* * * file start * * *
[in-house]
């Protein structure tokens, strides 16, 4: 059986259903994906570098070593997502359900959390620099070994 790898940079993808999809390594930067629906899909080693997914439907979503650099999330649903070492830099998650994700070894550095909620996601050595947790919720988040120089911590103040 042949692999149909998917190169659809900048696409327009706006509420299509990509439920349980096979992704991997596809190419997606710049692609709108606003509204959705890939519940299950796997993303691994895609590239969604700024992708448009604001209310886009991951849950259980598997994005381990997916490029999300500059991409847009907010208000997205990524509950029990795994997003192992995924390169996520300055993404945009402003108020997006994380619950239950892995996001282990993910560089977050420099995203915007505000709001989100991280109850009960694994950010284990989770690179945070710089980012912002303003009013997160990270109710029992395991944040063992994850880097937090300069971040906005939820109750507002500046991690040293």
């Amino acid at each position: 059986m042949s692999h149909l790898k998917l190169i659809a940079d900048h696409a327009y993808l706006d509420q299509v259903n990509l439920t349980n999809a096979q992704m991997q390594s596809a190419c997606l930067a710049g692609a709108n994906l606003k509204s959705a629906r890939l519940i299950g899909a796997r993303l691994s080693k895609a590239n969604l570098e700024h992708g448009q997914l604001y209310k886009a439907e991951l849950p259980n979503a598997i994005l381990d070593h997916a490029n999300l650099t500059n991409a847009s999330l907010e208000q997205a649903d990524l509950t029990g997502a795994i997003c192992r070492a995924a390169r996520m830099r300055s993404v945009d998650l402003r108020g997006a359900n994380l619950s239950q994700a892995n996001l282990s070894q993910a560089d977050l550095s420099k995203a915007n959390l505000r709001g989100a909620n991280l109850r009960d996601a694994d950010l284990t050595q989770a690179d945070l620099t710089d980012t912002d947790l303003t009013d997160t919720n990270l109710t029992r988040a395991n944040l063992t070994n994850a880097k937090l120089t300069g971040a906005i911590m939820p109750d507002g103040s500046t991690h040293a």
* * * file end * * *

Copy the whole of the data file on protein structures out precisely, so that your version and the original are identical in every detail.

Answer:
[in-house]
């Protein structure tokens, strides 16, 4: 059986259903994906570098070593997502359900959390620099070994 790898940079993808999809390594930067629906899909080693997914439907979503650099999330649903070492830099998650994700070894550095909620996601050595947790919720988040120089911590103040 042949692999149909998917190169659809900048696409327009706006509420299509990509439920349980096979992704991997596809190419997606710049692609709108606003509204959705890939519940299950796997993303691994895609590239969604700024992708448009604001209310886009991951849950259980598997994005381990997916490029999300500059991409847009907010208000997205990524509950029990795994997003192992995924390169996520300055993404945009402003108020997006994380619950239950892995996001282990993910560089977050420099995203915007505000709001989100991280109850009960694994950010284990989770690179945070710089980012912002303003009013997160990270109710029992395991944040063992994850880097937090300069971040906005939820109750507002500046991690040293």
């Amino acid at each position: 059986m042949s692999h149909l790898k998917l190169i659809a940079d900048h696409a327009y993808l706006d509420q299509v259903n990509l439920t349980n999809a096979q992704m991997q390594s596809a190419c997606l930067a710049g692609a709108n994906l606003k509204s959705a629906r890939l519940i299950g899909a796997r993303l691994s080693k895609a590239n969604l570098e700024h992708g448009q997914l604001y209310k886009a439907e991951l849950p259980n979503a598997i994005l381990d070593h997916a490029n999300l650099t500059n991409a847009s999330l907010e208000q997205a649903d990524l509950t029990g997502a795994i997003c192992r070492a995924a390169r996520m830099r300055s993404v945009d998650l402003r108020g997006a359900n994380l619950s239950q994700a892995n996001l282990s070894q993910a560089d977050l550095s420099k995203a915007n959390l505000r709001g989100a909620n991280l109850r009960d996601a694994d950010l284990t050595q989770a690179d945070l620099t710089d980012t912002d947790l303003t009013d997160t919720n990270l109710t029992r988040a395991n944040l063992t070994n994850a880097k937090l120089t300069g971040a906005i911590m939820p109750d507002g103040s500046t991690h040293a």